Explaining Mercury Dimes requires looking at the coin’s design, history, and range of values. In the simplest terms, Mercury Dimes are small coins produced beginning in 1916—when several American coins became eligible for an updated design—up until 1945. 

The popular coin consists of 90% silver and just 10% copper. Mercury Dimes are most well-known for their recognizable and mystifying depiction of Lady Liberty. The figure is commonly referenced as the Winged Liberty. Its design quickly erupted into the artist’s lasting legacy.

In 1916, when the dime, quarter, and half dollar required a design update, the United States Treasury Department opened a contest for artists to submit new designs for each coin. One winner would be selected. Adolph A. Weinman was chosen as the champion artist for both the dime and the half dollar based on his interesting depiction of Lady Liberty sporting a winged-cap. 

The intention behind Weinman’s design was to symbolize the “Liberty of Thought.” However, the design’s intended symbolism was lost and it became generally misinterpreted for the Roman God, Mercury; the God of trade and commerce. Thus, the 1916 coins’ legacy and nickname were born, and they became known as Mercury Dimes. 

Interestingly though, this misconception was an impossibility considering all American coins required Lady Liberty to be featured in their design in some way at the time. 


Mercury Dimes have a wide range in value which is dependent on several variables. These include the individual pieces’ distinguishability by date and variety. This only works in favor of Mercury Dimes’ popularity. It means there are affordable pieces accessible to most budgets.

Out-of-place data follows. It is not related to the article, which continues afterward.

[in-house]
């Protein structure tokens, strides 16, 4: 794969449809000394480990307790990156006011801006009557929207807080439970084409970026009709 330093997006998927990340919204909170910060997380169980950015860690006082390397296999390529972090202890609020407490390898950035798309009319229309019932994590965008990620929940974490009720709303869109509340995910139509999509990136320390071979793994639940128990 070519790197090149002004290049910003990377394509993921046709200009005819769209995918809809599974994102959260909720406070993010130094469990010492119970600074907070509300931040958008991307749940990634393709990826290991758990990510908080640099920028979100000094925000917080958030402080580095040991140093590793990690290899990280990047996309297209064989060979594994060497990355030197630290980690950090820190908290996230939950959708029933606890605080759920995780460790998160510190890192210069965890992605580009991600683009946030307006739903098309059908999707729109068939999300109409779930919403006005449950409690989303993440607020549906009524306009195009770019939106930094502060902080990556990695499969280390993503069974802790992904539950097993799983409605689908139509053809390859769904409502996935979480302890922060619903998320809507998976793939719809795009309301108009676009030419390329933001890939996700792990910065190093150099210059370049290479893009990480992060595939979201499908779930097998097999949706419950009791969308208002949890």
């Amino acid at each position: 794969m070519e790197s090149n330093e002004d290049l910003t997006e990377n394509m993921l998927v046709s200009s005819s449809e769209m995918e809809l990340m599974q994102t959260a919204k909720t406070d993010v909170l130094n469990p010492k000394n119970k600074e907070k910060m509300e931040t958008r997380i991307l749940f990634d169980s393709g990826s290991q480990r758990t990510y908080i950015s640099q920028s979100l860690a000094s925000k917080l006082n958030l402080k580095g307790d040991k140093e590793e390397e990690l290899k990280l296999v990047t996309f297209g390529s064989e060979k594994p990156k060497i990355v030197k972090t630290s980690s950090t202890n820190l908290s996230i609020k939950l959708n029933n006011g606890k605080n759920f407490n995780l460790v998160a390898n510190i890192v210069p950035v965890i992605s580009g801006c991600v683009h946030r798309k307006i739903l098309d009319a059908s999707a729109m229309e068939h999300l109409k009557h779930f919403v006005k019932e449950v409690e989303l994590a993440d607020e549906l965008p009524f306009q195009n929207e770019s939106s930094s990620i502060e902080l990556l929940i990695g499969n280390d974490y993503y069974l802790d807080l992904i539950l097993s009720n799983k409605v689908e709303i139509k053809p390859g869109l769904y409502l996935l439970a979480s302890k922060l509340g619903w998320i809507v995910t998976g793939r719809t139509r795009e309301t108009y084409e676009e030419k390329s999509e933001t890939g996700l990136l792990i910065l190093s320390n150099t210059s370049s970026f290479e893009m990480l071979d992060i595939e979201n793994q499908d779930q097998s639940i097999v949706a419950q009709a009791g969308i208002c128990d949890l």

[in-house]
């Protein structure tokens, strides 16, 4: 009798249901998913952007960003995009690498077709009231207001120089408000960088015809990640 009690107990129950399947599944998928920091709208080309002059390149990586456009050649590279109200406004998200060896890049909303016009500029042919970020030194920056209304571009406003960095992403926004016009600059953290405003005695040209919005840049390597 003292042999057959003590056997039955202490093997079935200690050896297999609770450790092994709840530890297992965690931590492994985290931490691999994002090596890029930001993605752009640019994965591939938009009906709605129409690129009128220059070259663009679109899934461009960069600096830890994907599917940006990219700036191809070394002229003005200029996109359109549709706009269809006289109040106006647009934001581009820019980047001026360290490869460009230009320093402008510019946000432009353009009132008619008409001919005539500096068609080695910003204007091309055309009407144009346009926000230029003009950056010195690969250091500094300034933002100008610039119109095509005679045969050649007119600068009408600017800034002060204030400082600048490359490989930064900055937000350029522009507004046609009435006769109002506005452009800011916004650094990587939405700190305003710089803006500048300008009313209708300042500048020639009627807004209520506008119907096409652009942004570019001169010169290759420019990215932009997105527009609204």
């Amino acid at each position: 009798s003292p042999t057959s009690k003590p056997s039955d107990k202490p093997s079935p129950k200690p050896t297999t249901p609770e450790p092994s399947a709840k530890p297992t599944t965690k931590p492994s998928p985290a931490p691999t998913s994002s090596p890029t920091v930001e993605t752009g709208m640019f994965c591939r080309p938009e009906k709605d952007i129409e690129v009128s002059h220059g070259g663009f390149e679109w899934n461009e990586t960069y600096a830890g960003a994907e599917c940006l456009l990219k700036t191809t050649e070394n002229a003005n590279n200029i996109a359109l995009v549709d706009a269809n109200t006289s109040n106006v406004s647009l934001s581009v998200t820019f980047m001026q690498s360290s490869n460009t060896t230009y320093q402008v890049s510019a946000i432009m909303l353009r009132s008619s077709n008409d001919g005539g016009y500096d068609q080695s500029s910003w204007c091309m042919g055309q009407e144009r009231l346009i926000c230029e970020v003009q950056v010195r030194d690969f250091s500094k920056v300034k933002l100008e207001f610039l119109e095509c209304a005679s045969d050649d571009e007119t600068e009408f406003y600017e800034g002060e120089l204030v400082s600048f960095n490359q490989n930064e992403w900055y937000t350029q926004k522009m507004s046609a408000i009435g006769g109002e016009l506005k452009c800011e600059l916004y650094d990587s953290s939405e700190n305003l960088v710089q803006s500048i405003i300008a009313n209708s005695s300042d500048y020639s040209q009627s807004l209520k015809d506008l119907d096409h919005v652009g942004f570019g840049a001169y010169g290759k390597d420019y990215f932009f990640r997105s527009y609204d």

When compared to other collectable American coins, Mercury Dimes don’t offer many valuable varieties. However, those that are considered valuable are tremendously sought-after. Some of these valuable Mercury Dime denominations include 1916-D, 1921-D, and 1942-D ranging in price from $200 to $2,100. 

In terms of all Mercury Dimes though, the range is much broader and can start below $10 and reach heights up to the mid- six figures for the rarest and best-kept pieces. In any budget though, one of the key pricing variables is the quality and condition of the individual coin for sale. 


Of all the Mercury Dimes’ varieties, two of the most sought-after are the 1916-D Mercury Dime and the 1942/41 Mercury Dimes from either the Philadelphia or Denver Mint locations. Specifically, the 1916-D Mercury Dime is considered the most valuable Mercury Dime, due to its historic low mintage total of approximately 264,000.  Only about 10,000 of those coins are believed to have survived and entered circulation. 

1916-D Mercury Dimes in just “good” condition can be sold for about $750. With condition and cost sharing a linear relationship, these pieces can be sold on their own for more than $10,000. 

1942/41 Mercury Dimes minted in Philadelphia or Denver gained popularity and demand due to imperfections on the coins. These imperfections followed a faulted minting process at these specific locations. They have been attributed to several key contributing factors including an inexperienced minting crew, heightened pressure due to increased production expectations, and the usage of improper dies. 

Similar to the 1916-D Mercury Dimes, the 1942/41 versions minted in either Philadelphia or Denver can sell for thousands of dollars despite the larger supply. 

Ultimately, Mercury Dimes of all dates and supplies hold some value, despite the vast range in price. It’s a uniquely interesting coin, based on its storied history and stunning design.